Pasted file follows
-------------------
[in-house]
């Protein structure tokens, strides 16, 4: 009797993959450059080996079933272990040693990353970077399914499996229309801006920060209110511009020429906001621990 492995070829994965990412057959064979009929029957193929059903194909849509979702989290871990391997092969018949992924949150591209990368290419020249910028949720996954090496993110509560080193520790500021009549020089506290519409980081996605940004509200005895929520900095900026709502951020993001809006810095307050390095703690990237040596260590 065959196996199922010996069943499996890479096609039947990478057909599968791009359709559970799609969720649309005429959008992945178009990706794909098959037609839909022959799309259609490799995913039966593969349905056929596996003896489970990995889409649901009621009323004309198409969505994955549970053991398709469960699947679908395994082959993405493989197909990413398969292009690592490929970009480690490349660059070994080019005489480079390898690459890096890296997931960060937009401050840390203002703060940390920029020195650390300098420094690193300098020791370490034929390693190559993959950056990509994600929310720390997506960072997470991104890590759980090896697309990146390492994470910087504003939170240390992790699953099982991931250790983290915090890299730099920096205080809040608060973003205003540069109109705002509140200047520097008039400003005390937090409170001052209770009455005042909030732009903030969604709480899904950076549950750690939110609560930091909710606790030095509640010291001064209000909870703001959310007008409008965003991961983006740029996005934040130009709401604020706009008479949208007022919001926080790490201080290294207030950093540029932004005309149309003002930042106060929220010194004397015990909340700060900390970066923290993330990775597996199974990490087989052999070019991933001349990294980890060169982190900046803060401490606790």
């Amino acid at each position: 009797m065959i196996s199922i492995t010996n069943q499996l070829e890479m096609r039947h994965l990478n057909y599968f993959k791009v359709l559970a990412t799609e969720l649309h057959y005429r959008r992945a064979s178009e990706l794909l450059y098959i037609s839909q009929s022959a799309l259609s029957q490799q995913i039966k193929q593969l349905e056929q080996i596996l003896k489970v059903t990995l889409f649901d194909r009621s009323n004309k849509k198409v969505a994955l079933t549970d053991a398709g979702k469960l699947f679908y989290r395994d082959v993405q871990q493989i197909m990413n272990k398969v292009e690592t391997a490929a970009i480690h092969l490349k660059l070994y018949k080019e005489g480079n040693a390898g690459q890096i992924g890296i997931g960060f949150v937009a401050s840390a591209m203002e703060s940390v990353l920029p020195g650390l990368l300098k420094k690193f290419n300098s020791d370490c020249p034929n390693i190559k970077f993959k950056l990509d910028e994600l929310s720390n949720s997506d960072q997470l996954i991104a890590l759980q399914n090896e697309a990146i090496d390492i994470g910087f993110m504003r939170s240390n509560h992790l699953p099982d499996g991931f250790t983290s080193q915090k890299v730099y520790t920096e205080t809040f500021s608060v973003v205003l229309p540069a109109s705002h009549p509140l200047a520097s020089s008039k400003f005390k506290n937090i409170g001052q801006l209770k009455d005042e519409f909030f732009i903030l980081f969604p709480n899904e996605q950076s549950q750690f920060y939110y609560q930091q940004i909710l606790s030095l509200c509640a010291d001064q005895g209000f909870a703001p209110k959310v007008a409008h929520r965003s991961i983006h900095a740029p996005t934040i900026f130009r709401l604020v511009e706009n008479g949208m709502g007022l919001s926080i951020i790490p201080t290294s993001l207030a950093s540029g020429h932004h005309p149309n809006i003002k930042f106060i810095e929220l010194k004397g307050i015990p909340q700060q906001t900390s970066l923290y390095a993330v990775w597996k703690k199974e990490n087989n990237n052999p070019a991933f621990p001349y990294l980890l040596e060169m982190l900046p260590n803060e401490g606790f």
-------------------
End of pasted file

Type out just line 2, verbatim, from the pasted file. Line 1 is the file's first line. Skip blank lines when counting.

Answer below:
């Protein structure tokens, strides 16, 4: 009797993959450059080996079933272990040693990353970077399914499996229309801006920060209110511009020429906001621990 492995070829994965990412057959064979009929029957193929059903194909849509979702989290871990391997092969018949992924949150591209990368290419020249910028949720996954090496993110509560080193520790500021009549020089506290519409980081996605940004509200005895929520900095900026709502951020993001809006810095307050390095703690990237040596260590 065959196996199922010996069943499996890479096609039947990478057909599968791009359709559970799609969720649309005429959008992945178009990706794909098959037609839909022959799309259609490799995913039966593969349905056929596996003896489970990995889409649901009621009323004309198409969505994955549970053991398709469960699947679908395994082959993405493989197909990413398969292009690592490929970009480690490349660059070994080019005489480079390898690459890096890296997931960060937009401050840390203002703060940390920029020195650390300098420094690193300098020791370490034929390693190559993959950056990509994600929310720390997506960072997470991104890590759980090896697309990146390492994470910087504003939170240390992790699953099982991931250790983290915090890299730099920096205080809040608060973003205003540069109109705002509140200047520097008039400003005390937090409170001052209770009455005042909030732009903030969604709480899904950076549950750690939110609560930091909710606790030095509640010291001064209000909870703001959310007008409008965003991961983006740029996005934040130009709401604020706009008479949208007022919001926080790490201080290294207030950093540029932004005309149309003002930042106060929220010194004397015990909340700060900390970066923290993330990775597996199974990490087989052999070019991933001349990294980890060169982190900046803060401490606790």